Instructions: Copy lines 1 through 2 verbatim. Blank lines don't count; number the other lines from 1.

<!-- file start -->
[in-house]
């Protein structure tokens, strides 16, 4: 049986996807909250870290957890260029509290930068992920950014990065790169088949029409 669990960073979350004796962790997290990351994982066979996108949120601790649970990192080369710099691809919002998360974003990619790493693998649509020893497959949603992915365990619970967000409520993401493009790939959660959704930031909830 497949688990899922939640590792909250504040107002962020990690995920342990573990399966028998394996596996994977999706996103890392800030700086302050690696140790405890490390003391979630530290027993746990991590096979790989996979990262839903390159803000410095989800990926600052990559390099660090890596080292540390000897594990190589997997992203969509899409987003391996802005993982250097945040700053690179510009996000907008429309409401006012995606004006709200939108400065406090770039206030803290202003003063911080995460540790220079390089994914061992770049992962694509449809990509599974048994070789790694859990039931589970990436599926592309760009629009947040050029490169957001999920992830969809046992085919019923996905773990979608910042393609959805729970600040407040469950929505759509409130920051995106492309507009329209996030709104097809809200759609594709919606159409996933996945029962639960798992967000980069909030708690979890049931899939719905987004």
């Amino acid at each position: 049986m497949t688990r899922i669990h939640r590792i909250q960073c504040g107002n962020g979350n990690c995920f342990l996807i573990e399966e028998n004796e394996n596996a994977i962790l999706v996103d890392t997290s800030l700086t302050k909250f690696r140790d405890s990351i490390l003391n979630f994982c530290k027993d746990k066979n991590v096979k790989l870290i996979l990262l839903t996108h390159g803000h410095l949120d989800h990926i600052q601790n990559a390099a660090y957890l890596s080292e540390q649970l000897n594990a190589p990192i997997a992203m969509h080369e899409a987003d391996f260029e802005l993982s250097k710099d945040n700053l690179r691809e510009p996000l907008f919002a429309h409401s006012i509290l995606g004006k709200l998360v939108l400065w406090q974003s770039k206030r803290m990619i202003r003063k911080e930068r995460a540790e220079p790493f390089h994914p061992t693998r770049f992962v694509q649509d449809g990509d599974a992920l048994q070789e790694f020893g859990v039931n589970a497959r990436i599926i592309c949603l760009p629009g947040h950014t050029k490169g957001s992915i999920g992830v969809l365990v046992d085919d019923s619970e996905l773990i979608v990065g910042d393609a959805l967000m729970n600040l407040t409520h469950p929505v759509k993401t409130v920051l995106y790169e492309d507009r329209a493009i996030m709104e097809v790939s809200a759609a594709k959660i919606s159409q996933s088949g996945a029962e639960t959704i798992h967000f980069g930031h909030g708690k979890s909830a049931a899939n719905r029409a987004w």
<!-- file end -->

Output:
[in-house]
């Protein structure tokens, strides 16, 4: 049986996807909250870290957890260029509290930068992920950014990065790169088949029409 669990960073979350004796962790997290990351994982066979996108949120601790649970990192080369710099691809919002998360974003990619790493693998649509020893497959949603992915365990619970967000409520993401493009790939959660959704930031909830 497949688990899922939640590792909250504040107002962020990690995920342990573990399966028998394996596996994977999706996103890392800030700086302050690696140790405890490390003391979630530290027993746990991590096979790989996979990262839903390159803000410095989800990926600052990559390099660090890596080292540390000897594990190589997997992203969509899409987003391996802005993982250097945040700053690179510009996000907008429309409401006012995606004006709200939108400065406090770039206030803290202003003063911080995460540790220079390089994914061992770049992962694509449809990509599974048994070789790694859990039931589970990436599926592309760009629009947040050029490169957001999920992830969809046992085919019923996905773990979608910042393609959805729970600040407040469950929505759509409130920051995106492309507009329209996030709104097809809200759609594709919606159409996933996945029962639960798992967000980069909030708690979890049931899939719905987004």